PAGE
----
Even though Chung may no longer be the same dynamic player he was earlier in his career, the 33-year-old could be given an important role in New England’s defensive backfield after opting out of the 2020 season because of family considerations. Chung has proven himself a valuable communicator, and is still an instinctive player from the box safety position he has filled ever since his return from a one-year stint in Philadelphia in 2014.
Even with him not part of the equation, though, the Patriots appear well set at safety: Devin McCourty will be back for another year, with Kyle Dugger and Adrian Phillips showing plenty of promise alongside him during what was their first season in New England. Chung would therefore not necessarily be a major upgrade from a talent perspective considering how well Dugger and Phillips performed in the box safety role in 2020.
However, adding him to the mix again might allow the team to make some usage-based changes within the group: having Chung and Phillips as the two box safety options — ideally playing alongside some improved off-the-ball linebacker depth — would allow New England to move Dugger back to more of a free safety role like the one played by McCourty. The youngster has the athleticism to succeed in it, and might thus even be a candidate to one day replace McCourty in the lineup.
Chung’s return might therefore not make all that big a difference when it comes to the overall talent of the safety group, but it could help Dugger take the next step in his development — and thus the team as a whole in reshaping its secondary for the future.
1. LB Dont’a Hightower
The Patriots’ linebacker position lost some serious talent over the course of the 2020 offseason. After Kyle Van Noy, Jamie Collins and Elandon Roberts all left in free agency, Dont’a Hightower also decided to opt out. Those departures left the team understaffed at what is a critical position in New England’s scheme, and were a problem all year long — one that contributed to the top-ranked scoring defense in football taking a major step back.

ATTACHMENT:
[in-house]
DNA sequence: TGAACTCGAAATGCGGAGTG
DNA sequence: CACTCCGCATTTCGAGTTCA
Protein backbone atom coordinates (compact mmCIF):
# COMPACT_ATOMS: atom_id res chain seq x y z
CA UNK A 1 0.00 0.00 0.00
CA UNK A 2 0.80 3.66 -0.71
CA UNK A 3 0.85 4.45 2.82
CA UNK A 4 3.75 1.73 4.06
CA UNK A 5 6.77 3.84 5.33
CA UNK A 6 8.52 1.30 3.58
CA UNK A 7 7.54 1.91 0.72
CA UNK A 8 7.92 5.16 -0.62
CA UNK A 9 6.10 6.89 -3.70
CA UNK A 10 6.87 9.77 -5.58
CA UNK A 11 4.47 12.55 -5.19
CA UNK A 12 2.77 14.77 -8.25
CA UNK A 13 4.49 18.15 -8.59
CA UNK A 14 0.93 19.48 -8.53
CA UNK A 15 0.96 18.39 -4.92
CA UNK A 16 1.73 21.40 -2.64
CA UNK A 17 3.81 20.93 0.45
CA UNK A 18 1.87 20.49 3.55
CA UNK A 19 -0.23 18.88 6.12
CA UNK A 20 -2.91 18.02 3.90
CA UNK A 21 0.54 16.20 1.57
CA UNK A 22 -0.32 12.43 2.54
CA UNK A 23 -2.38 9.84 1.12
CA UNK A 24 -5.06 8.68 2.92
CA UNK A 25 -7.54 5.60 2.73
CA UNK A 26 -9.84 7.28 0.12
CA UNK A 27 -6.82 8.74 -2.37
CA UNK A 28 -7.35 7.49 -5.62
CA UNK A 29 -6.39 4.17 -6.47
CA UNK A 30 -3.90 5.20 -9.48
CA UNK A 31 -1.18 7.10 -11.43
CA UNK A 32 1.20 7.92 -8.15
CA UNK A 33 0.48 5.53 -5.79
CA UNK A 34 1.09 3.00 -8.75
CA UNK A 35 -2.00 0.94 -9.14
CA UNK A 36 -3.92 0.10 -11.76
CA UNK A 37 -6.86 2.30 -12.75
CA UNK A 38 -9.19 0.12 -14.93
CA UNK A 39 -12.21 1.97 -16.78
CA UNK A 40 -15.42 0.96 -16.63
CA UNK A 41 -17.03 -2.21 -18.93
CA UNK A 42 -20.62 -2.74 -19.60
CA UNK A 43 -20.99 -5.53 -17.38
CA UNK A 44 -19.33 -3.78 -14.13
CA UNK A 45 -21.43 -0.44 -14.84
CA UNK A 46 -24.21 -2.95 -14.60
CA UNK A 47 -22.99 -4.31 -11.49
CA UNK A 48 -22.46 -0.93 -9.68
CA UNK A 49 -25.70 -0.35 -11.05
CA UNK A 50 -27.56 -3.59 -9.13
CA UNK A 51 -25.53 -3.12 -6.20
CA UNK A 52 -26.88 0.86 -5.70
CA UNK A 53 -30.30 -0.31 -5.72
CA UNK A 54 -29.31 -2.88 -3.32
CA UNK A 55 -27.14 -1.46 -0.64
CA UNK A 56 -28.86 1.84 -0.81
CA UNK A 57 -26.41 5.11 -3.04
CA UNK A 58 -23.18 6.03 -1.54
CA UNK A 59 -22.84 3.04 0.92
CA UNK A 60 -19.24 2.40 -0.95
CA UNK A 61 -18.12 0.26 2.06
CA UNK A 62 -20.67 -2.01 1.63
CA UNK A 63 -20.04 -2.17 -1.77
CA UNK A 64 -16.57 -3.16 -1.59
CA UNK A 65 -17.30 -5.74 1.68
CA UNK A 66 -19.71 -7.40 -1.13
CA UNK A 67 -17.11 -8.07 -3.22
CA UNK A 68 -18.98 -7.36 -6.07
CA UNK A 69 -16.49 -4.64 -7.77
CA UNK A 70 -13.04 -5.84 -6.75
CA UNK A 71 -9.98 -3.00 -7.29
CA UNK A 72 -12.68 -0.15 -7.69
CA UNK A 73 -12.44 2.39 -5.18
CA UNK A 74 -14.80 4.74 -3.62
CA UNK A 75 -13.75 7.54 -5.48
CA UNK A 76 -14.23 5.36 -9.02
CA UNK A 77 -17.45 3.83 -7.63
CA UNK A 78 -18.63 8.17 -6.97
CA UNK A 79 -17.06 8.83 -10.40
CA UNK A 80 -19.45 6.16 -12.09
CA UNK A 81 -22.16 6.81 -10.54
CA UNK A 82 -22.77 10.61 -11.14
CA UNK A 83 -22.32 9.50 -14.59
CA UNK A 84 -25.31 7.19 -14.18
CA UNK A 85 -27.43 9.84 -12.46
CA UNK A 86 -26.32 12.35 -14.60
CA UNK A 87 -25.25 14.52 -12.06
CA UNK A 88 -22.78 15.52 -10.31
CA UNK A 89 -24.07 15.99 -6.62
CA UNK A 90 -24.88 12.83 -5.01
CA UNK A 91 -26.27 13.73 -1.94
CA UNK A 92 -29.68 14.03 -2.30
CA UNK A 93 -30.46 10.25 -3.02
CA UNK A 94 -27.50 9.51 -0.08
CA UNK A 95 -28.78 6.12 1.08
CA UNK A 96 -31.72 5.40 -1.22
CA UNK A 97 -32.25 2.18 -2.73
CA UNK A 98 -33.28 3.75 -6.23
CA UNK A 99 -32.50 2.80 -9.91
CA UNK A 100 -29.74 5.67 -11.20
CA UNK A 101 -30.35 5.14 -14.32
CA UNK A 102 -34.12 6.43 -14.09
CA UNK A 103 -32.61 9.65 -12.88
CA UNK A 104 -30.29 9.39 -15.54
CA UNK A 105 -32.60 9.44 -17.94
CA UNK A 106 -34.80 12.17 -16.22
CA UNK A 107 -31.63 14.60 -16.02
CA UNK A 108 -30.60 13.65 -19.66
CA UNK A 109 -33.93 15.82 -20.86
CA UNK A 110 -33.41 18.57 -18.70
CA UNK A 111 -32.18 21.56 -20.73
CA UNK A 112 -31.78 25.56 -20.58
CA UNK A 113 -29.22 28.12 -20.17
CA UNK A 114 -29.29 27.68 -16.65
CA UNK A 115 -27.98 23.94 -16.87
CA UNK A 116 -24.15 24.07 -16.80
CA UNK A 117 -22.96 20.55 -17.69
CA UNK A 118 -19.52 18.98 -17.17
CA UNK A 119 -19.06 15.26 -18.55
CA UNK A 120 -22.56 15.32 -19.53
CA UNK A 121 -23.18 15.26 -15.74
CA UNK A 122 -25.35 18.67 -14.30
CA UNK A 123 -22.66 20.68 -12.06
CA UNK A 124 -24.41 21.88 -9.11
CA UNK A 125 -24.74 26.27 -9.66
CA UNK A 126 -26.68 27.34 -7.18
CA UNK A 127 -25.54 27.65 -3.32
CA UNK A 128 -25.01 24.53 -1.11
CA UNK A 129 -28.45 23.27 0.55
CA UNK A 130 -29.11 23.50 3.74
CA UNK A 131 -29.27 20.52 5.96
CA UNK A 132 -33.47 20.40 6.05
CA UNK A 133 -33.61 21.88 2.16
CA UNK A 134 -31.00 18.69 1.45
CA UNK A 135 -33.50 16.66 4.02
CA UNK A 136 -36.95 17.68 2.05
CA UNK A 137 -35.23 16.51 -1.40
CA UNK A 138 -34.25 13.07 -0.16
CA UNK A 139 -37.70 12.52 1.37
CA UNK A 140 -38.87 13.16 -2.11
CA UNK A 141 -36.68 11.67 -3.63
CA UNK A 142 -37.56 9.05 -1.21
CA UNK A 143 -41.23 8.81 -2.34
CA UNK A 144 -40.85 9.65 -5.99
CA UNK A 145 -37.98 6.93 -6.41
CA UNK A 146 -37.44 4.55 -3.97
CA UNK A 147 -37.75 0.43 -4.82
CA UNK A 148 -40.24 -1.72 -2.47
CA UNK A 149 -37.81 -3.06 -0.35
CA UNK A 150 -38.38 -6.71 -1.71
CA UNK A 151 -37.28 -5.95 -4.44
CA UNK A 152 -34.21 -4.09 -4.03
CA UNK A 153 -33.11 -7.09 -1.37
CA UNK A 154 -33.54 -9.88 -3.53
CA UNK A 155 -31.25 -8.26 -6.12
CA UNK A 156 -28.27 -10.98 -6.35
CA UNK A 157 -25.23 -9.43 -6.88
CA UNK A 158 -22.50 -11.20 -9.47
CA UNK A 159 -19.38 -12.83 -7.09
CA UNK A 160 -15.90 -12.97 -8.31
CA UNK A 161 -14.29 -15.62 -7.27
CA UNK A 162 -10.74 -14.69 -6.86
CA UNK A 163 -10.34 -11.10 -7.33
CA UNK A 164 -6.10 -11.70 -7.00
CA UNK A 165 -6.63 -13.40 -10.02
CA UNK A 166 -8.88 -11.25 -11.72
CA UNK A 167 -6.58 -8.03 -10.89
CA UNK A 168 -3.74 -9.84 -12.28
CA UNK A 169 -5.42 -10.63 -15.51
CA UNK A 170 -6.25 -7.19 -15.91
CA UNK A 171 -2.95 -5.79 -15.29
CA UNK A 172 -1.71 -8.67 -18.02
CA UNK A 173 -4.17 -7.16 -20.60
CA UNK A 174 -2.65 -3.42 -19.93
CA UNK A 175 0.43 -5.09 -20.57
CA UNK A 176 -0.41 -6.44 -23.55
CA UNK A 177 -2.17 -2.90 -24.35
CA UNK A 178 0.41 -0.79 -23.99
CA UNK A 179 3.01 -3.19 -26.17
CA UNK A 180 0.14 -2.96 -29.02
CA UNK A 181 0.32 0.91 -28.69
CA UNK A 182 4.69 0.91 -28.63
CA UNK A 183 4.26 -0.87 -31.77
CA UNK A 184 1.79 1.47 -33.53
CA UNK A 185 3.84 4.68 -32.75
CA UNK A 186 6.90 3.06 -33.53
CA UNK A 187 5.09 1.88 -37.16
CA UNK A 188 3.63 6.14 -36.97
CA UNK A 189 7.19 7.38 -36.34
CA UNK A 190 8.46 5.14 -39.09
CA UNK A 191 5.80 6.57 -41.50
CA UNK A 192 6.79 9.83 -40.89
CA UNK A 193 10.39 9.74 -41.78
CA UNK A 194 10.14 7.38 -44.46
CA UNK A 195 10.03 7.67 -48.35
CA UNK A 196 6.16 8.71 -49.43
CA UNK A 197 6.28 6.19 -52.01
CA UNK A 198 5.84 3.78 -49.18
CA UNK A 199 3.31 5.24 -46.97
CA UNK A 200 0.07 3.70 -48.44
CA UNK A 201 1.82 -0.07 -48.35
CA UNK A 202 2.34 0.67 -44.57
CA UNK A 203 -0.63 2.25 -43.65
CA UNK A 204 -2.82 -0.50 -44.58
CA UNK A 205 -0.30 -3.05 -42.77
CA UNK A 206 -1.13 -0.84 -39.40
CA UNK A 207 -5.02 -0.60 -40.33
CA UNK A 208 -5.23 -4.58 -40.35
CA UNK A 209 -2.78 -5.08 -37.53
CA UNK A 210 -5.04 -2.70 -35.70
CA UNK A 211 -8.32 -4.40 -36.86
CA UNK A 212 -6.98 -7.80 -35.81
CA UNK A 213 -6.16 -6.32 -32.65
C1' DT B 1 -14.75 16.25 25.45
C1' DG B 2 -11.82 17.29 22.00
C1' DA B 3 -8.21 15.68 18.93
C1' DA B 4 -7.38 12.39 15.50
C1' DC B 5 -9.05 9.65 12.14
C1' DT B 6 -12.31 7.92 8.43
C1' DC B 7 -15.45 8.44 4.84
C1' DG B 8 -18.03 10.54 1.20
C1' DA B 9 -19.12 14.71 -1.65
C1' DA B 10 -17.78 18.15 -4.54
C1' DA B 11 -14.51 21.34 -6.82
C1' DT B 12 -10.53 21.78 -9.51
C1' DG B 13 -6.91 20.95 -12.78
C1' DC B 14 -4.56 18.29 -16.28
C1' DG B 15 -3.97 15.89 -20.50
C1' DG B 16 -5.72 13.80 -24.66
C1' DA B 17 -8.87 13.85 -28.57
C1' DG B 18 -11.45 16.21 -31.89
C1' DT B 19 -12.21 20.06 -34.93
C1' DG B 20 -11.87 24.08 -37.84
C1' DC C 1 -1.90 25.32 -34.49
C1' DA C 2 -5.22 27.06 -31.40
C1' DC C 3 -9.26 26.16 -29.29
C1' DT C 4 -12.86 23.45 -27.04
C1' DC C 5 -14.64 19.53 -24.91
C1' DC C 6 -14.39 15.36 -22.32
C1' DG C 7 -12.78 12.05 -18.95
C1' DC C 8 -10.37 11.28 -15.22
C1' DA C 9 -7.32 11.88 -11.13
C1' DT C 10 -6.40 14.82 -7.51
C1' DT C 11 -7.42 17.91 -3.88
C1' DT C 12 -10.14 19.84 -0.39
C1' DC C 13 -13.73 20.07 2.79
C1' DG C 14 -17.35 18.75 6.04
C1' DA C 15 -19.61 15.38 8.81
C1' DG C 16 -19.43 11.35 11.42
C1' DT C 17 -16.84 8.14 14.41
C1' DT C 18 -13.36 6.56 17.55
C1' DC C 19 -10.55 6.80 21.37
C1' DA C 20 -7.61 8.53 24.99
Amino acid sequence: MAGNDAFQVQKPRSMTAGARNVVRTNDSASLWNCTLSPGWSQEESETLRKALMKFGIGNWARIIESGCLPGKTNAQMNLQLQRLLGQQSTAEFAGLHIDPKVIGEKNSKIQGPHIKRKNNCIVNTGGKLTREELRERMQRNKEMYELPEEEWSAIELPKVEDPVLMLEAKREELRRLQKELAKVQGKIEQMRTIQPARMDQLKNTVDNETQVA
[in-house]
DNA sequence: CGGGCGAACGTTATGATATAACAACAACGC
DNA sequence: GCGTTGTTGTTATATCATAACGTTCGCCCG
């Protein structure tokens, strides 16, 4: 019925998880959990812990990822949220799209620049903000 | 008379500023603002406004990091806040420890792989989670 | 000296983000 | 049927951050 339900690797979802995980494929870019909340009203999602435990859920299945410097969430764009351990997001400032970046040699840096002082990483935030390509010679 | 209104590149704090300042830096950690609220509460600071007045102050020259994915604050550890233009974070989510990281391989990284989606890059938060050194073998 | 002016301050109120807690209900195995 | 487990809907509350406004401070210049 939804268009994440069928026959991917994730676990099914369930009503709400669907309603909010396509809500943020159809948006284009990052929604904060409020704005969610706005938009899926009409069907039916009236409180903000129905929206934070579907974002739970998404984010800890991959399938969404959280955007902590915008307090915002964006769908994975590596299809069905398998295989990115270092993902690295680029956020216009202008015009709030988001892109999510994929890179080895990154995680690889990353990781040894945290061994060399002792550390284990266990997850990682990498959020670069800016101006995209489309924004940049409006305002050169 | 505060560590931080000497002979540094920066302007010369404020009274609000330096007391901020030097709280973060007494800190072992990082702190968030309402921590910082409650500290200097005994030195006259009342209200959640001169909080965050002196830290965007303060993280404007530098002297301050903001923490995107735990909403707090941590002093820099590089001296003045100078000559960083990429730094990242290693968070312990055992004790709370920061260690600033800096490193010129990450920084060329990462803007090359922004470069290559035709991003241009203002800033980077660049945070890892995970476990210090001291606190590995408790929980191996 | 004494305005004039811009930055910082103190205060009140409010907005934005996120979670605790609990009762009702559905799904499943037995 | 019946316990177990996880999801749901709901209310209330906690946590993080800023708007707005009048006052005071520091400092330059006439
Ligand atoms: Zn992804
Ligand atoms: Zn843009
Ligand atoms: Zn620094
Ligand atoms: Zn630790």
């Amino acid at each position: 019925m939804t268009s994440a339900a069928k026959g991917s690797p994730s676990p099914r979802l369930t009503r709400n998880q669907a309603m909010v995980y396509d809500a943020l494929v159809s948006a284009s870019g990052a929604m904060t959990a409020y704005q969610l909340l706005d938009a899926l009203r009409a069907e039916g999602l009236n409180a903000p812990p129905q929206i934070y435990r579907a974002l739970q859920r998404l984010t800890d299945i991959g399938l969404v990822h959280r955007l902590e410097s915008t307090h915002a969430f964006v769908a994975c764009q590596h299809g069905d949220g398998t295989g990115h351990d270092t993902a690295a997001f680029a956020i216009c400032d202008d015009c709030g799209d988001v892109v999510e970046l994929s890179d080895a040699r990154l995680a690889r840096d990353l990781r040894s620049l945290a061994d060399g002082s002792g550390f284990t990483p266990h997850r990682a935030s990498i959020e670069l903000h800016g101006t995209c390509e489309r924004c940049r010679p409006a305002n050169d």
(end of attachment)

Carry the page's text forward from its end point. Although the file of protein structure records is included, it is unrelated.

Ja’Whaun Bentley served as the number one option and as Hightower’s de facto replacement, with practice squad call-up Terez Hall, rookie linebackers Anfernee Jennings and Josh Uche, and safeties Adrian Phillips and Kyle Dugger all contributing alongside him. However, the group failed to perform on a consistent level for much of the year.
Getting Hightower back would therefore be big. Despite turning 31 next month, he is still a valuable player in New England’s scheme due to his versatility and experience within the system: the long-time team captain is arguably the most important player in the defensive front seven as well as the central communicator not just up front but for the entire unit (a role that initially went to Bentley last year but was later handed over to Devin McCourty).
The Patriots cannot rely on Hightower’s return being the only upgrade at its off-the-ball linebacker position, but he would add some stability and starter-level depth to the group after it lacked both last year. As such, he is the team’s the most valuable returnee off the Covid-19 opt-out list.
Obviously, though, a lot can still change between now and the start of the season.
There is no telling whether or not McCourty’s projection mentioned above will turn true, for example. Likewise, the NFL offseason will shake up the Patriots’ roster and in turn might also change this ranking. It is therefore more of a snapshot than a definitive projection, but one that does show that New England will get some valuable contributors back in 2021.